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Ignacy Jan PADEREWSKI (1860-1941)
Violin Sonata Op. 13 (1885)
Allegro de Concert
Melodia Op. 16/2 (1886)
Konstanty Andrzej Kulka (piano)
Waldemar Malicki (piano)
Recorded Studio S2 Polish Radio, Warsaw
DUX 0363 [41.11]


Dux has brought out, not inappropriately for a Polish label, a slew of Paderewski’s compositions. The centrepiece of this one is the big A minor Violin Sonata and it is a wake up call to those who only know his piano miniatures – not least the once ubiquitous and oft-transcribed Minuet in G major – or have yet to catch up with his large-scale works. It was written in 1880 when he was twenty-five – that’s to say after some strenuous studies in Vienna with Leschetizky and just before the vortex of his first early successes as a pianist which began in Paris and Prague in 1883 and soon swept across Europe and America. It was Brahms who said of the work that it was less a Violin Sonata and more a Concert Sonata and one sees what he means. It’s an impressive though not entirely distinctive concertante work, bold, flourishing, Romantic, employing folk material and plenty of idiomatic drama. The piano part, as one would expect of Paderewski, is highly virtuosic and busy – ideally he should have pared away a deal of the piano’s quasi-independence because it can be thematically counter productive and in this performance the ear is often drawn to the accompanying harmonic melodrama rather than the lyrical violin part (no fault of the performers). Which I suppose was Brahms’ point. Nevertheless there is nobility in the long opening movement and great breadth and strong Romantic Brahmsian rhetoric – and a lyric elasticity of phrasing that Paderewski drew upon in vocal, sonata and solo works all his compositional life. The tempestuous zigeuner element is not stinted and nor is expressive affection in the Andantino whereas in the finale there’s vigour and excitement (if to be honest some rather prosaic passagework from time to time).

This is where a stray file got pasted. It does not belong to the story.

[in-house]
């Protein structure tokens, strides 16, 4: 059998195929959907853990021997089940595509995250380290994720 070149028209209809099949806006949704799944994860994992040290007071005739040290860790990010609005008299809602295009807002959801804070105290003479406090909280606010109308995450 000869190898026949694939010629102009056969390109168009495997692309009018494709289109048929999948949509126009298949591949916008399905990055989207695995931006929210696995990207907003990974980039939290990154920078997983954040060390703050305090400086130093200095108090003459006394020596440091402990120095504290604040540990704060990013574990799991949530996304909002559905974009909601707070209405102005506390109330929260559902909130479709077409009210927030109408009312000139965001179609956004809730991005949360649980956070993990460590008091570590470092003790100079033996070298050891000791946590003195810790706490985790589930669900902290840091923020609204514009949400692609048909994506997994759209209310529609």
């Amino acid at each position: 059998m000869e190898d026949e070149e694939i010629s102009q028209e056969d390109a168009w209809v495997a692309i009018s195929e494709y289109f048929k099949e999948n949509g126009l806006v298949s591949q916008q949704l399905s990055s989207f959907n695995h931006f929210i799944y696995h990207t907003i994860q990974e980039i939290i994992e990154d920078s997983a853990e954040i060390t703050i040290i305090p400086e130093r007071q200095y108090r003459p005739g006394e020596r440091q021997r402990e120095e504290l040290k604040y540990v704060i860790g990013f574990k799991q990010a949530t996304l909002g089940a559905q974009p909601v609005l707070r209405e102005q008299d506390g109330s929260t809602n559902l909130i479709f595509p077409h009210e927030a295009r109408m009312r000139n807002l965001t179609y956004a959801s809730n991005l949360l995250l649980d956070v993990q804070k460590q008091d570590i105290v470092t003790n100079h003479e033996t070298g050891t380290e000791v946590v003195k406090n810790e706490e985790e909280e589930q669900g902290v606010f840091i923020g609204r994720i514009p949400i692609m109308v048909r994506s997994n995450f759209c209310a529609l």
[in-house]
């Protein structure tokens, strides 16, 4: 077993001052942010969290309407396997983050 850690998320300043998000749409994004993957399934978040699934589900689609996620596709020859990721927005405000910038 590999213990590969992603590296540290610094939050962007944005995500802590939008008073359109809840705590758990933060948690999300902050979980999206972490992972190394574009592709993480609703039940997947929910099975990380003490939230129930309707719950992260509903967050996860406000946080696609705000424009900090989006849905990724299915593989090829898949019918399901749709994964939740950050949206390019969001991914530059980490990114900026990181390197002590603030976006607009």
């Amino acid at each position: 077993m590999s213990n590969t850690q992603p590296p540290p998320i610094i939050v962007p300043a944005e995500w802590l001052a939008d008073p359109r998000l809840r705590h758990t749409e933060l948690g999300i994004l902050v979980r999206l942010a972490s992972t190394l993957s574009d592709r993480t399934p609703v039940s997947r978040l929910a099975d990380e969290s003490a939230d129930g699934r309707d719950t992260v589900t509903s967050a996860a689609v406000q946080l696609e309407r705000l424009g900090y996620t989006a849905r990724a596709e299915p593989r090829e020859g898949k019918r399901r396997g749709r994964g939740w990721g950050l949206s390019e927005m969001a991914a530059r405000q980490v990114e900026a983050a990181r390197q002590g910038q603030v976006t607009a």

The Allegro de Concert is a partial reconstruction. It is undated and was left incomplete at his death and so Arnold Rezler has stitched the extant passages together. It makes for a fine, big boned sonata form study. There’s some attractive lyricism amidst the Vieuxtemps type bombast. The Melody Op. 16 No. 2 was transposed for violin and piano by the distinguished Polish fiddle player Stanisław Barcewicz. It’s a melodic delight and a real charmer and the transposition from the piano original works well.

It’s not the first time I’ve heard Kulka and he impresses me again. He has the sensitivity to shape and mould the Sonata’s second movement with discreet expressive shadings and he drives powerfully in the final movement. He can relax in salon style as well, as he shows with the Melody (though there are a couple of intonational slips I think in the Allegro de Concert). Malicki clearly enjoys the big challenges of the Sonata and demonstrates real command – their ensemble is fine.

The acoustic is sympathetic and the notes in Polish and English. The Sonata has been issued on Pavane in recent time but there’s it’s coupled with non-Paderewski items. Granted this disc is short measure but inquisitive minds may still want to get to grips with this little-known corner of the Brahmsian sphere of influence in pan-European sonata writing.

Jonathan Woolf

 



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